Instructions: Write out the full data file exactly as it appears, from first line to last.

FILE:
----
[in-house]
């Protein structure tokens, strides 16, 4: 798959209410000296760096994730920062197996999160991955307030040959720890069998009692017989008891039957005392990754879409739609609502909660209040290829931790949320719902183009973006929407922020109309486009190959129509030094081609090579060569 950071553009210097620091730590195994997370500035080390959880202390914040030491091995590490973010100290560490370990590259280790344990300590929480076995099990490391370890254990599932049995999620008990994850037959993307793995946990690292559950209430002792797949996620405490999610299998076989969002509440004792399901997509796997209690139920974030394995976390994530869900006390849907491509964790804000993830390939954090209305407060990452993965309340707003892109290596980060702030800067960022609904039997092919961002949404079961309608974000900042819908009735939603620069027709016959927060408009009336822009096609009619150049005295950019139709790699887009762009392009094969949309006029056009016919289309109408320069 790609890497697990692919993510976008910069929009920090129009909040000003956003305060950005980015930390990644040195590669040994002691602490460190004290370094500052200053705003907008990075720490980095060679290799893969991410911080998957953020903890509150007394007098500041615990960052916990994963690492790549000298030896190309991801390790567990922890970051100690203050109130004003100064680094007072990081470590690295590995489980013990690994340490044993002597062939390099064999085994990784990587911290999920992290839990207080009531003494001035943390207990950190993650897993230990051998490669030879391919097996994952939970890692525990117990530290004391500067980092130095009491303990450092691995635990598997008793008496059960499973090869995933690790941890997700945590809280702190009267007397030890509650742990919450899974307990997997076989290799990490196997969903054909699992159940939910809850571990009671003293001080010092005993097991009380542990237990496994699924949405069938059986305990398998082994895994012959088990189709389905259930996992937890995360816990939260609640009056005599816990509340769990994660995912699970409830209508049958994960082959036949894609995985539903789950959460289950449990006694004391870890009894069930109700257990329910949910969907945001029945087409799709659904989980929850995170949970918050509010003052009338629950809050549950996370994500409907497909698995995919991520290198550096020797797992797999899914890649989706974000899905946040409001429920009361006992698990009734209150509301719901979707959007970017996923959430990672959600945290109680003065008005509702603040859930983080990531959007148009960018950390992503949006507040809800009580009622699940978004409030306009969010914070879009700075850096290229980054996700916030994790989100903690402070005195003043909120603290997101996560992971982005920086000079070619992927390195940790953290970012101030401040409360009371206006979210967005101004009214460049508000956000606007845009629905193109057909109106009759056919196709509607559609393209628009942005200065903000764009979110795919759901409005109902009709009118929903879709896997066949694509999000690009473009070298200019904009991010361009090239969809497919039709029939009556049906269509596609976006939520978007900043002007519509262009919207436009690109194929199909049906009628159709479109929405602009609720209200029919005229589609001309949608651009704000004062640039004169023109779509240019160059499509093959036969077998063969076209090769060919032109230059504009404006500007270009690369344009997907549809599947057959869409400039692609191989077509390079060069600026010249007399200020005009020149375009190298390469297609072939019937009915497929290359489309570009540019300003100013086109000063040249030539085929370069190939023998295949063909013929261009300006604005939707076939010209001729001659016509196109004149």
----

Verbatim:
[in-house]
């Protein structure tokens, strides 16, 4: 798959209410000296760096994730920062197996999160991955307030040959720890069998009692017989008891039957005392990754879409739609609502909660209040290829931790949320719902183009973006929407922020109309486009190959129509030094081609090579060569 950071553009210097620091730590195994997370500035080390959880202390914040030491091995590490973010100290560490370990590259280790344990300590929480076995099990490391370890254990599932049995999620008990994850037959993307793995946990690292559950209430002792797949996620405490999610299998076989969002509440004792399901997509796997209690139920974030394995976390994530869900006390849907491509964790804000993830390939954090209305407060990452993965309340707003892109290596980060702030800067960022609904039997092919961002949404079961309608974000900042819908009735939603620069027709016959927060408009009336822009096609009619150049005295950019139709790699887009762009392009094969949309006029056009016919289309109408320069 790609890497697990692919993510976008910069929009920090129009909040000003956003305060950005980015930390990644040195590669040994002691602490460190004290370094500052200053705003907008990075720490980095060679290799893969991410911080998957953020903890509150007394007098500041615990960052916990994963690492790549000298030896190309991801390790567990922890970051100690203050109130004003100064680094007072990081470590690295590995489980013990690994340490044993002597062939390099064999085994990784990587911290999920992290839990207080009531003494001035943390207990950190993650897993230990051998490669030879391919097996994952939970890692525990117990530290004391500067980092130095009491303990450092691995635990598997008793008496059960499973090869995933690790941890997700945590809280702190009267007397030890509650742990919450899974307990997997076989290799990490196997969903054909699992159940939910809850571990009671003293001080010092005993097991009380542990237990496994699924949405069938059986305990398998082994895994012959088990189709389905259930996992937890995360816990939260609640009056005599816990509340769990994660995912699970409830209508049958994960082959036949894609995985539903789950959460289950449990006694004391870890009894069930109700257990329910949910969907945001029945087409799709659904989980929850995170949970918050509010003052009338629950809050549950996370994500409907497909698995995919991520290198550096020797797992797999899914890649989706974000899905946040409001429920009361006992698990009734209150509301719901979707959007970017996923959430990672959600945290109680003065008005509702603040859930983080990531959007148009960018950390992503949006507040809800009580009622699940978004409030306009969010914070879009700075850096290229980054996700916030994790989100903690402070005195003043909120603290997101996560992971982005920086000079070619992927390195940790953290970012101030401040409360009371206006979210967005101004009214460049508000956000606007845009629905193109057909109106009759056919196709509607559609393209628009942005200065903000764009979110795919759901409005109902009709009118929903879709896997066949694509999000690009473009070298200019904009991010361009090239969809497919039709029939009556049906269509596609976006939520978007900043002007519509262009919207436009690109194929199909049906009628159709479109929405602009609720209200029919005229589609001309949608651009704000004062640039004169023109779509240019160059499509093959036969077998063969076209090769060919032109230059504009404006500007270009690369344009997907549809599947057959869409400039692609191989077509390079060069600026010249007399200020005009020149375009190298390469297609072939019937009915497929290359489309570009540019300003100013086109000063040249030539085929370069190939023998295949063909013929261009300006604005939707076939010209001729001659016509196109004149």